Pollen beetles added before treatmentPollen beetles added after treatment
1 day5 days1 day5 days
  1. Means in each column followed by different letters indicate significant differences (one-way anova in randomized blocks, Tukey HSD, P < 0.05); SE, standard error of the mean.

  2. a

    Spraying volume of 500 l water/ha. Stone meals and ash were hand-dusted over the plants with a sieve in the respective treatment.

Untreated control 0.00 ± 0.00 g0.00 ± 0.00 f0.00 ± 0.00 d0.00 ± 0.00 de
Water control500 l−1.77 ± 1.77 g−3.43 ± 4.76 f−0.57 ± 2.58 d−7.57 ± 3.38 e
Karate Zeon0.075 l84.67 ± 2.24 ab75.93 ± 7.97 ab89.80 ± 3.06 a81.67 ± 3.97 a
Audienz0.2 l99.10 ± 0.90 a100.00 ± 0.00 a100.00 ± 0.00 a100.00 ± 0.00 a
NeemAzal3 l 28.90 ± 3.78 defg19.53 ± 6.43 def17.80 ± 6.12 cd13.17 ± 7.59 cde
Stone meal (Napf)500 kg100.00 ± 0.00 a100.00 ± 0.00 a98.50 ± 1.50 a100.00 ± 0.00 a
Stone meal (Napf) + Telmion500 kg + 10 l −1.77 ± 1.77 g100.00 ± 0.00 a−1.77 ± 1.77 d97.10 ± 2.90 a
Silico-Sec25 kg16.13 ± 3.94 efg10.57 ± 3.84 ef7.37 ± 3.57 d13.07 ± 9.34 cde
Silico-Sec + Telmion25 kg + 10 l 62.03 ± 7.92 abcd62.33 ± 5.85 abc52.80 ± 6.18 b40.13 ± 9.75 bc
Surround30 kg3.80 ± 2.14 fg0.33 ± 3.23 f0.20 ± 3.23 d3.10 ± 4.25 de
Surround + Telmion30 kg + 10 l 28.53 ± 1.64 defg25.13 ± 5.09 cdef36.37 ± 11.25 bc43.63 ± 11.89 b
Lavender oil10 l 100.00 ± 0.00 a100.00 ± 0.00 a100.00 ± 0.00 a100.00 ± 0.00 a
Eucalyptus oil10 l 49.70 ± 25.81 bcde50.67 ± 19.79 bcd5.73 ± 4.11 d−2.27 ± 4.10 e
Telmion10 l 75.47 ± 7.97 abc38.23 ± 5.48 bcde58.10 ± 9.05 b28.90 ± 1.80 bcd
Nu-Film-1710 l 39.83 ± 2.33 cdef45.57 ± 12.53 bcde36.13 ± 11.25 bc15.90 ± 4.79 bcde

Stone meal in combination with Telmion was not effective 1 day after application. In contrast, Telmion applied on its own caused mortality of pollen beetles of 75.47% and 58.10% in the curative and preventive treatment, respectively, 1 day after the application. The efficacy of the standard insecticide Karate Zeon 1 day after application was 84.67% and 89.80% in the curative and preventive treatment, respectively, while that of the other natural products ranged between 0.00% and 62.00%. Surprisingly, the efficacy of eucalyptus oil was 49.70% in the curative approach, while it proved ineffective in the preventive approach. Limited pollen beetle mortality was recorded in the water control treatment in either approach (table 3).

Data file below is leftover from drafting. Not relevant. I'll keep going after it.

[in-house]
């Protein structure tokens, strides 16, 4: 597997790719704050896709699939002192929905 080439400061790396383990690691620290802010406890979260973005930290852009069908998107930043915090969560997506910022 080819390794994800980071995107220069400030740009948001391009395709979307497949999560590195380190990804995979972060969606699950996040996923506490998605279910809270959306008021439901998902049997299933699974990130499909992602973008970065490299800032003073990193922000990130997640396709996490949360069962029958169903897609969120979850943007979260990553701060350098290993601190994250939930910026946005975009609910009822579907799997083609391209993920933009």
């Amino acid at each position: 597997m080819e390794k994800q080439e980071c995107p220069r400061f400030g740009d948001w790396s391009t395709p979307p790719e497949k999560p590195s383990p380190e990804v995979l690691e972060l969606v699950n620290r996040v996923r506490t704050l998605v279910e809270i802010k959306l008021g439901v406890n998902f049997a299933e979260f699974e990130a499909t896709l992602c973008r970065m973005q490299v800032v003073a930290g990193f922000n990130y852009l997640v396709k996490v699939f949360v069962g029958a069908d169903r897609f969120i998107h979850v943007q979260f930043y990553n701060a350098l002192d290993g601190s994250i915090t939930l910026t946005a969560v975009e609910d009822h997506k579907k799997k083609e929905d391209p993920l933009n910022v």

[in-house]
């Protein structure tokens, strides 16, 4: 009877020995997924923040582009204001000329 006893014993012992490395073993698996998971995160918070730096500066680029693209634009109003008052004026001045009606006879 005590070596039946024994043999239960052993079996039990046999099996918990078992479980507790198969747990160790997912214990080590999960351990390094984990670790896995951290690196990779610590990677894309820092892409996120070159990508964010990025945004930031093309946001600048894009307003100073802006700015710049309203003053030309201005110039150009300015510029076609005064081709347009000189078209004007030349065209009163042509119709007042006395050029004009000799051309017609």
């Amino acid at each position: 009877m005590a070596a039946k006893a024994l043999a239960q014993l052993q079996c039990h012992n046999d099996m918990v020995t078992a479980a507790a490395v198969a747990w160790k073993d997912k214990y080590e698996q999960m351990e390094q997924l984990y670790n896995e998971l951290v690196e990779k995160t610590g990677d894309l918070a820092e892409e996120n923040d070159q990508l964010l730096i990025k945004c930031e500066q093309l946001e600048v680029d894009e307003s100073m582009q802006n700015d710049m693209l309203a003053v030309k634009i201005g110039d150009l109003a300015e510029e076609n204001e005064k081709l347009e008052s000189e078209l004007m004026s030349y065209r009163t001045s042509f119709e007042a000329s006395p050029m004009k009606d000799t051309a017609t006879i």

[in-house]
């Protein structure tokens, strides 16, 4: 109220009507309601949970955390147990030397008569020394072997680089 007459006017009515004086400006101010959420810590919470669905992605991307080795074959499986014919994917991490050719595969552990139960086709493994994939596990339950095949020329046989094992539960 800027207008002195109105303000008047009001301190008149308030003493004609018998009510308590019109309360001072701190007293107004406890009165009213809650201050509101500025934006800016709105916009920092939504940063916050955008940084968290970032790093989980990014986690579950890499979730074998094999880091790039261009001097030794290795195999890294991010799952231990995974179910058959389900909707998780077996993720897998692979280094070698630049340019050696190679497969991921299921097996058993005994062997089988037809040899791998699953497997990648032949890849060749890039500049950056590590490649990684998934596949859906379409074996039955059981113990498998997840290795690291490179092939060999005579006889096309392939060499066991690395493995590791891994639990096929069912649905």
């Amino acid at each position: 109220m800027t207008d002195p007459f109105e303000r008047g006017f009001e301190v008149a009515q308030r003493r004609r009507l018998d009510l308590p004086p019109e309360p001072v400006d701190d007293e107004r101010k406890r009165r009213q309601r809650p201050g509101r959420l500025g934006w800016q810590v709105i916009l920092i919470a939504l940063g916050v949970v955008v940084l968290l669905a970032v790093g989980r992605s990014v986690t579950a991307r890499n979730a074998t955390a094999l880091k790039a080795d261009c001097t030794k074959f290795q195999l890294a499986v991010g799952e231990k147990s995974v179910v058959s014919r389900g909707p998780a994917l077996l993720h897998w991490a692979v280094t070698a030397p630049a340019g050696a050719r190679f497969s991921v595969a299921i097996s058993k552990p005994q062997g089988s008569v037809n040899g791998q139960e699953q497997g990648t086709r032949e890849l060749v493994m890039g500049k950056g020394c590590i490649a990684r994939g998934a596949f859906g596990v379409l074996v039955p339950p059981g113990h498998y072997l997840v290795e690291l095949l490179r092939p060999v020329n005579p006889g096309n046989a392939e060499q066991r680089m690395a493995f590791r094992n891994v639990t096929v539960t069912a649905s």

The products differed significantly in efficacy 5 day after treatment in both test systems (curative: F14,28 = 27.63; P < 0.001; preventive: F14,28 = 54.98; P < 0.001). In both test systems, three of the eight natural products, namely stone meal, lavender oil and stone meal in combination with Telmion as well as the synthetic product Audienz, caused a pollen beetle mortality rate of more than 97.00% (table 3). The efficacy of the standard insecticide Karate Zeon 1 day after application was 75.93% and 81.67% in the curative and preventive treatment, respectively. Surprisingly, the efficacy of eucalyptus oil was 50.67% in the curative approach, while it proved ineffective in the preventive approach. Limited pollen beetle mortality was recorded in the water control treatment in either approach (table 3).